The Joy of Teaching
By Renee Rademaker
JOY (noun-joi) choosing happiness even in darkness, gladness not based on circumstance, the simple essence of life.
We are roughly halfway through the school year. Are you remembering to find JOY every day? Teaching, learning and connecting with students are most likely three of the major reasons you are in the classroom. Before many of us were even born, Leonard Bernstein opened the 1963 season of CBS’s televised and very popular Young People’s Concerts with the New York Philharmonic by highlighting his appreciation for teachers. Bernstein stated: “Teaching is probably the noblest profession in the world – the most unselfish, difficult and honorable profession, but it also is the most unappreciated, underrated, underpaid and under-praised profession in the world.” So nearly 60 years ago, one of the greatest American composers, conductors and educators of all time recognized what we may often feel. Ironically, we may think that only recently our profession has become underappreciated, but Bernstein acknowledged it years and years ago. However, that shouldn’t change our desire to make a difference – every single day.
That being said, how do we keep finding JOY? I have three points to offer:
- Find AWE in learning
- INSPIRE those around you
- COLLABORATE with others.
How do we keep finding JOY? Find AWE in learning – this is something bigger than yourself… a picture-perfect sunrise, a piece of music that truly moves you, a silly connection between you and a student or colleague. Maya Angelou (American poet) is quoted as saying, “I’ve learned that people will forget what you said, people will forget what you did, but people will never forget how you made them feel.” For me, this is a daily goal – ensuring that my words and actions make people feel good.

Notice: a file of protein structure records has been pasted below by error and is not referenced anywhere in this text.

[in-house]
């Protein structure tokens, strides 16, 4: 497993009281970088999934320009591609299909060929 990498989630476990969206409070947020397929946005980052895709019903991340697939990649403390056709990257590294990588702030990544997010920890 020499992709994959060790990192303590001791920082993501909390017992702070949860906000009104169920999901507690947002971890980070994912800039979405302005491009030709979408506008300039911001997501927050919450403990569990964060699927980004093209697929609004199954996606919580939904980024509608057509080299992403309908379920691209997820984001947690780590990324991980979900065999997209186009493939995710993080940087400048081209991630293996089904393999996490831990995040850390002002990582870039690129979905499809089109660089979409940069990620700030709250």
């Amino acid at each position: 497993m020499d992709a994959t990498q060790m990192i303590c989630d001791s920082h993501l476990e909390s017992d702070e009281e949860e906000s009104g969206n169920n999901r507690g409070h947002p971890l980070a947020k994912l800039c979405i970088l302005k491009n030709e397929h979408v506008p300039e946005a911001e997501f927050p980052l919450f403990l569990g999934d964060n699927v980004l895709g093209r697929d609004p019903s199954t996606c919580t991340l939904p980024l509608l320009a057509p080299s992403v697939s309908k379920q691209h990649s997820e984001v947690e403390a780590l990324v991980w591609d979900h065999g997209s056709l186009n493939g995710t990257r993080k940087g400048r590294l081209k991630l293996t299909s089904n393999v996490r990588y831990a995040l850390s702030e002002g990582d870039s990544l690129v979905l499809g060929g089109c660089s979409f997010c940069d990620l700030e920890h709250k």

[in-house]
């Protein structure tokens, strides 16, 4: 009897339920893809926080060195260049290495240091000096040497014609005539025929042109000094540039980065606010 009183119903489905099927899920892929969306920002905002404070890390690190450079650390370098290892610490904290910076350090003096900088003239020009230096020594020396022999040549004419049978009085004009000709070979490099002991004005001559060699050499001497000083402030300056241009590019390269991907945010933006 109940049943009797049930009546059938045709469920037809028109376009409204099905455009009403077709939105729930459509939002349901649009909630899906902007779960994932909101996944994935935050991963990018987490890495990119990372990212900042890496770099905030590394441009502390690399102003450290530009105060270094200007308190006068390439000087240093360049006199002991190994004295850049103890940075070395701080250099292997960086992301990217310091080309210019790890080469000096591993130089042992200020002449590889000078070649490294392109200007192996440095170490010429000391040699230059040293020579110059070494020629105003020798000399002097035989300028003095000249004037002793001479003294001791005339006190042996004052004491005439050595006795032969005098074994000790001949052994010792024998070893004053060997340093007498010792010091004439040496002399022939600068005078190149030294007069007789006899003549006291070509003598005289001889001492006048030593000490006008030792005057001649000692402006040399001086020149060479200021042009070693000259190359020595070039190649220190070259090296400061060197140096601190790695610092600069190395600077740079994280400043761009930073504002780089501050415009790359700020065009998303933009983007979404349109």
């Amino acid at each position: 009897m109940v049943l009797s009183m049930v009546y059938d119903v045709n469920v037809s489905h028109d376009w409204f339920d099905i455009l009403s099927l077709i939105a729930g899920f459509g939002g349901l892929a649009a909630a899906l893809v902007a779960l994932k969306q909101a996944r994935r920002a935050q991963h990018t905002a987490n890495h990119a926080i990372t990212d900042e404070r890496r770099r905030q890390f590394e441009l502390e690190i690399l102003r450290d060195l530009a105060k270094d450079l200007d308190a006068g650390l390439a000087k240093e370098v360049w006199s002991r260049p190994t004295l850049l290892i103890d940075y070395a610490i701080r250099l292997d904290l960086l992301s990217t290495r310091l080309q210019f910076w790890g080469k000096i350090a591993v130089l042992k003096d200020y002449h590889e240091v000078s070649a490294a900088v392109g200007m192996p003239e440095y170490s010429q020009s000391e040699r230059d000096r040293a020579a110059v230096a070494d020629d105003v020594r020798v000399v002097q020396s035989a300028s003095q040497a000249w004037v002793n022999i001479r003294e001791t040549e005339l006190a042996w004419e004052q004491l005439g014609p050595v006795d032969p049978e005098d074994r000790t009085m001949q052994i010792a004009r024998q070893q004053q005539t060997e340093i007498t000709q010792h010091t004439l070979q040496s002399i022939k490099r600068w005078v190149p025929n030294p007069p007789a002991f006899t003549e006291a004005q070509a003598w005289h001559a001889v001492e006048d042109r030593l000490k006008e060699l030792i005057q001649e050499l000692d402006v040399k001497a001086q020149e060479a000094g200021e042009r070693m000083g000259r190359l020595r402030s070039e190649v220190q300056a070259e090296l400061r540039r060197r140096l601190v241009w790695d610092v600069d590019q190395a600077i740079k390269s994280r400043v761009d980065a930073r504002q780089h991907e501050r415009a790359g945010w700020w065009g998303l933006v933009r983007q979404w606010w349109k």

Our students now more than ever need us to have a connection with them, and what better means than through MUSIC. The Arts just may be the “original” SEL avenue.
How do we keep finding JOY? By INSPIRING those around us. William Arthur Ward (American author) says, “The mediocre teacher tells. The good teacher explains. The superior teacher demonstrates. The great teacher inspires.” Sometimes one simple word or act may inspire an entire classroom to raise their bar. It isn’t all about the performances – the day-to-day rituals we follow in our rooms may be the only structure our students experience.
Eight ways to inspire others:
- Build up those around you.
- Be enthusiastic.
- Have integrity.
- Be empathetic.
- Maintain a positive outlook.
- Practice gratitude.
- Stand your ground.
- Set clear goals and strive to achieve them.
How do we keep finding JOY? COLLABORATION with others. Robert John Meehan (American education ally) tells us that “The most valuable resource that all teachers have is each other. Without collaboration our growth is limited to our own perspectives.” We can’t expect ourselves to come up with fabulous ideas and methods every day. However, we can have a conversation with another educator and share ideas; we can have coffee with a new teacher in the area and offer some of our proven practices to them; we may have to step out of our comfort zone and communicate with local music educators regularly to share ideas. No use “reinventing the wheel” so to speak. If you currently don’t have someone or a group of music educators to collaborate with, take the lead in your area and form one. It can be as simple as a monthly zoom session, or as elaborate as a dinner party.
The important thing is to keep JOY in your teaching, and collaboration may be the perfect answer.
Note: WMEA District Vice Presidents are hosting two more Networking Evenings: Monday, February 27 from 6:30-7:30 p.m. and Monday, May 1 from 6:30-7:30 p.m. Watch for communication regarding these online events. Then, consider joining the zoom for an opportunity to connect with other members in your own district, AND potentially find new people to add to your group of contacts for COLLABORATION.
Friends, as you continue your extremely important work this school year, remember to find JOY in the little things, and in the big things. May I also remind you that your class and your example may be the best part of your students’ day. Thank you for guiding them and assisting their love of music and learning!